G.S. 20-38.7(d) provides for a limited right to appeal following a new sentencing hearing. It is unclear whether the General Assembly’s intent was to allow a defendant to appeal for trial de novo or instead to appeal only the sentence imposed. The statute permits a defendant to appeal to superior court only if (1) the new sentence is based upon additional facts considered by the district court that were not considered in the previously vacated sentence, and (2) the defendant would be entitled to a jury determination of those facts “pursuant to G.S. 20-179.” G.S. 20-38.7(d). Because the fact of a prior conviction is determined by a judge, not a jury, see G.S. 20-179(c), the finding of any new convictions (that is, convictions that became final after the date of the earlier sentencing) at the new sentencing hearing does not trigger a statutory right to appeal. Clearly, however, the statute contemplates that a judge might base a sentence imposed at a new sentencing hearing on factors other than new convictions regardless of whether those factors were considered in the previously vacated sentence. Notwithstanding the broad language of the statute, a judge’s ability at a new sentencing hearing to find additional sentencing factors that result in a more severe sentence is constrained by a defendant’s right to due process. The United States Supreme Court held in North Carolina v. Pearce, 395 U.S. 711, 726 (1969), that due process requires that “whenever a judge imposes a more severe sentence upon a defendant after a new trial, the reasons for doing so must affirmatively appear [and] [t]hose reasons must be based upon objective information concerning identifiable conduct on the part of the defendant occurring after the time of the original sentencing proceeding.” G.S. 15A-1335, applicable to re-sentencing in superior court after appellate review, embodies generally the rule of Pearce, but is more restrictive in that it does not allow imposition of a more severe sentence at re-sentencing based upon aggravating factors that occurred after the date of the original sentence. See State v. Mitchell, 67 N.C. App. 549, 551 (1984).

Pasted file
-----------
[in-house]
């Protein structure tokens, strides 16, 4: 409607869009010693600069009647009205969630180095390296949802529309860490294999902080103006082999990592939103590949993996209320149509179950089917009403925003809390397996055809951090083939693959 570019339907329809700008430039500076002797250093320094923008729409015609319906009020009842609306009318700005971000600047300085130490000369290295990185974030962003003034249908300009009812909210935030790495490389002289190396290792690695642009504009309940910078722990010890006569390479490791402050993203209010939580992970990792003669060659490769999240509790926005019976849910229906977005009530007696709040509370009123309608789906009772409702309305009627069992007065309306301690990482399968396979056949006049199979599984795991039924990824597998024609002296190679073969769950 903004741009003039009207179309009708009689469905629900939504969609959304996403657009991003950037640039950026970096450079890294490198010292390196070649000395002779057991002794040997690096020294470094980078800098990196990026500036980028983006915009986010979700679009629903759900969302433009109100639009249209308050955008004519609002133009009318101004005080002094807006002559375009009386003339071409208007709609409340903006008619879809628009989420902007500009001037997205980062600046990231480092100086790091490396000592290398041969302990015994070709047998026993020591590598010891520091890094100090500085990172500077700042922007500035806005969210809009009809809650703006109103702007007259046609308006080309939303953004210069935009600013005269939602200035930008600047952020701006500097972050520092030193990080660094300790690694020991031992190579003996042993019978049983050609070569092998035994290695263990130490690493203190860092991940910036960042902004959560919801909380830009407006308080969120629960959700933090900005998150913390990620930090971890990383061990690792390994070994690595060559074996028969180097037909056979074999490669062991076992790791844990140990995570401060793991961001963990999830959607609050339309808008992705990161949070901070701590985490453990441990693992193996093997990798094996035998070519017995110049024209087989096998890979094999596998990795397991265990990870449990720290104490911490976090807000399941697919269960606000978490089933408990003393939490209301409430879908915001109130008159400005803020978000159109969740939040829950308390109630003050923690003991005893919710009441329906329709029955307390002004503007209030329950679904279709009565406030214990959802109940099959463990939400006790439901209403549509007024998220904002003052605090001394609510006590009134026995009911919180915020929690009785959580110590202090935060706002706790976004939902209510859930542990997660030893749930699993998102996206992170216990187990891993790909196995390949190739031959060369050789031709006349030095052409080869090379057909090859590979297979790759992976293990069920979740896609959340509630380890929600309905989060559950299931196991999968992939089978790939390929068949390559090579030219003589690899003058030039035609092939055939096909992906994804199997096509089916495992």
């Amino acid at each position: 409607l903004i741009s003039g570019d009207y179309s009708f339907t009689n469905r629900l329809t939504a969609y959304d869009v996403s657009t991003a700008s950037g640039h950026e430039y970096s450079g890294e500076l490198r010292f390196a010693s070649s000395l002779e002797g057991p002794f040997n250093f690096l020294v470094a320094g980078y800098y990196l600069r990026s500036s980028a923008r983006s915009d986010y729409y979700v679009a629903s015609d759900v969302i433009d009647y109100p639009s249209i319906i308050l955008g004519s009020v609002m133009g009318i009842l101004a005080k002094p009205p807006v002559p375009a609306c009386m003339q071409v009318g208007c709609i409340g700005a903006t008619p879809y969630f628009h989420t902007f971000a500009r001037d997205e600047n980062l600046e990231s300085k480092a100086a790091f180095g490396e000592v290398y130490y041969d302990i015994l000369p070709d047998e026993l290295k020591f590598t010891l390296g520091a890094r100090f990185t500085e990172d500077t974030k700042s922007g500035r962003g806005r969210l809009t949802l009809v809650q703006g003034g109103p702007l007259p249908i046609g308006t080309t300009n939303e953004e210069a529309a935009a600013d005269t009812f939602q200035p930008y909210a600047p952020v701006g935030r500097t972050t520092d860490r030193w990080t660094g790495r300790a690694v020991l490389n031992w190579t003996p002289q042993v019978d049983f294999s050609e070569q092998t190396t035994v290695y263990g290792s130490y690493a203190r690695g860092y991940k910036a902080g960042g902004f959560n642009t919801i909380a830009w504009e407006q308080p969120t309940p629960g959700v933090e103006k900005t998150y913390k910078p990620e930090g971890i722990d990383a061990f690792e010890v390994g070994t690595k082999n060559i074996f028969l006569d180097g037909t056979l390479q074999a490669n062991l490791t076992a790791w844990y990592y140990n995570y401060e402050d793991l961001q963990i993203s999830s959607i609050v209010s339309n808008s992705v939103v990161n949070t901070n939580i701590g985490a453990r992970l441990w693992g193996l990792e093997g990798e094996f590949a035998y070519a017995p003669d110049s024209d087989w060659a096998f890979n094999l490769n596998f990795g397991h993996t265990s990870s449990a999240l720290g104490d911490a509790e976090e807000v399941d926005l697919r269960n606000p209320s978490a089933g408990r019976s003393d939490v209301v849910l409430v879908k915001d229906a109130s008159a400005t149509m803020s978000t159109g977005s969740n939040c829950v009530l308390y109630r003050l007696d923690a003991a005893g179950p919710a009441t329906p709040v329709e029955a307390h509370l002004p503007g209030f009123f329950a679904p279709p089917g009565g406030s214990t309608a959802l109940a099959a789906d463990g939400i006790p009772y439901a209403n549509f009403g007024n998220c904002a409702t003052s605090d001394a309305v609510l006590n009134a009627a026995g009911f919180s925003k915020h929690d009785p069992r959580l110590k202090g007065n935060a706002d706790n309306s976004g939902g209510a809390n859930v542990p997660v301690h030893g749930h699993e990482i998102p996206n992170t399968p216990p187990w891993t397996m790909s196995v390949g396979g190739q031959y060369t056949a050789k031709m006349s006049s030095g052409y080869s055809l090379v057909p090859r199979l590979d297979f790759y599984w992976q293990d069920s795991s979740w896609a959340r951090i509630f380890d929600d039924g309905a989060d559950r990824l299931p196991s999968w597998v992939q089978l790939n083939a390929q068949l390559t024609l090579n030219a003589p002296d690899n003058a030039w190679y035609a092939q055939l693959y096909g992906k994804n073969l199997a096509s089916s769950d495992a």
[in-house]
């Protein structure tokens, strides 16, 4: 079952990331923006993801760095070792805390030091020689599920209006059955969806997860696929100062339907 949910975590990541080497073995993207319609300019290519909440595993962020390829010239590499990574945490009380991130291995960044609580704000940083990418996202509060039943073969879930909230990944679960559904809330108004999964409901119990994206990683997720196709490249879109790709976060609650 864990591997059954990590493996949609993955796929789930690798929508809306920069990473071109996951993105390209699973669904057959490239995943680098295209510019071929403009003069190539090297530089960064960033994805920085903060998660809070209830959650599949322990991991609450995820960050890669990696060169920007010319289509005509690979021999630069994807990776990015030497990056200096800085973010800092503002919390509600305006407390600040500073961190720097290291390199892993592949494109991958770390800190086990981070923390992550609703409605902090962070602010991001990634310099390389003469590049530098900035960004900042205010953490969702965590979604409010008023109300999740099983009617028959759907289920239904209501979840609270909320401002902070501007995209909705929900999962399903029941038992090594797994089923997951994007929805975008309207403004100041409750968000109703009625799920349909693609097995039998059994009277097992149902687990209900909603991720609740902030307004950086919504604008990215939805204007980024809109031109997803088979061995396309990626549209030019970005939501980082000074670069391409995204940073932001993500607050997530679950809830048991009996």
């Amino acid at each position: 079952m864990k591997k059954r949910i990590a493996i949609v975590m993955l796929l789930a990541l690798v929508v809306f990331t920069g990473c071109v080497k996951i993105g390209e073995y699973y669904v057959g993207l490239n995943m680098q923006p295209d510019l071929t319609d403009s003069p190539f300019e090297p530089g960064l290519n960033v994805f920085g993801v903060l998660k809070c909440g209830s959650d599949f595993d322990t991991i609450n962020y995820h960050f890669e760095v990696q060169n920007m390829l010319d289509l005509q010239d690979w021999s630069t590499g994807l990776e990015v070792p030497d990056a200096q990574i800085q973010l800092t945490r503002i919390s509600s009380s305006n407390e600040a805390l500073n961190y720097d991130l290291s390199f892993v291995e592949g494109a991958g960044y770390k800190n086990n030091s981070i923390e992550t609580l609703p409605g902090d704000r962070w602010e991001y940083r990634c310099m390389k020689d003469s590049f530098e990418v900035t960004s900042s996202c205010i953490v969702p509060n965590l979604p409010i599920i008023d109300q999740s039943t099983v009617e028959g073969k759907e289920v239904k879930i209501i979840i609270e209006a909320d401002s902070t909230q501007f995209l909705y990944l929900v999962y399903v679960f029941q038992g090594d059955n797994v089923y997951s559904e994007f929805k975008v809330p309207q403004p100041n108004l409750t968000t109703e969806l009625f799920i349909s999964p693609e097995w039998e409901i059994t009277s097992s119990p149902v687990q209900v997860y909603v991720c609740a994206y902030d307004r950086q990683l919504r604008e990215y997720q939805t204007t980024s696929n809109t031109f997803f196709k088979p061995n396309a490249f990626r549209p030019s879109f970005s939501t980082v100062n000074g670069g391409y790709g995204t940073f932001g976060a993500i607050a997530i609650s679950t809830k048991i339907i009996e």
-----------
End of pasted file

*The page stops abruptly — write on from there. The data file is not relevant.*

New sentencing hearings conducted pursuant to G.S. 20-38.7 are not controlled by G.S. 15A-1335 and occur in a procedurally different context from the sentencing at issue in Pearce in that re-sentencing under G.S. 20-38.7 does not follow a new trial or a reversal of the trial judge’s earlier determinations. Instead, a new sentencing hearing follows a defendant’s withdrawal of his or her appeal to superior court. This distinction is of dubious significance, however, as Pearce concerned the unconstitutionality of penalizing a defendant for exercising the right to appeal—a right that must be “free and unfettered.” 395 U.S. at 724 (internal citations omitted).
If Pearce controls, and if aggravating factors in impaired driving cases are indeed sentencing factors and not elements of the offense (an issue discussed here), the district court upon re-sentencing under G.S. 20-38.7 may make “fresh determination of the presence in the evidence of aggravating and mitigating factors,” see State v. Mitchell, 67 N.C. App. 549, 551 (1984), but “in the process of weighing and balancing the factors found, ” see id., may not impose a sentence greater than the original sentence unless the increase results from a finding of convictions that became final after the date of the initial sentencing or the harsher sentence is statutorily mandated. Cf. State v. Williams, 74 N.C. App. 728 (1985) (determining that G.S. 15A-1335 did not apply to bar imposition of higher sentence after retrial where higher sentence was statutorily mandated).
So, a judge could not, at re-sentencing, sentence a defendant previously sentenced under G.S. 20-179 to a term of six months imprisonment for a Level Three DWI to 12 months imprisonment for a Level Two DWI based upon the judge’s determination at the new sentencing hearing that a child was in the vehicle at the time of the offense. A judge, could, however, impose at a new sentencing hearing a Level One sentence that required a term of imprisonment of 30 days, the minimum term required by G.S. 20-179(g), upon a defendant initially sentenced to a term of imprisonment of 15 days for a Level One DWI.
I’d love to hear from readers in the know about whether G.S. 20-38.7 is applied to implied consent offenses generally and whether Pearce-based arguments are being made in district court to prevent harsher sentences based upon factors other than subsequent convictions.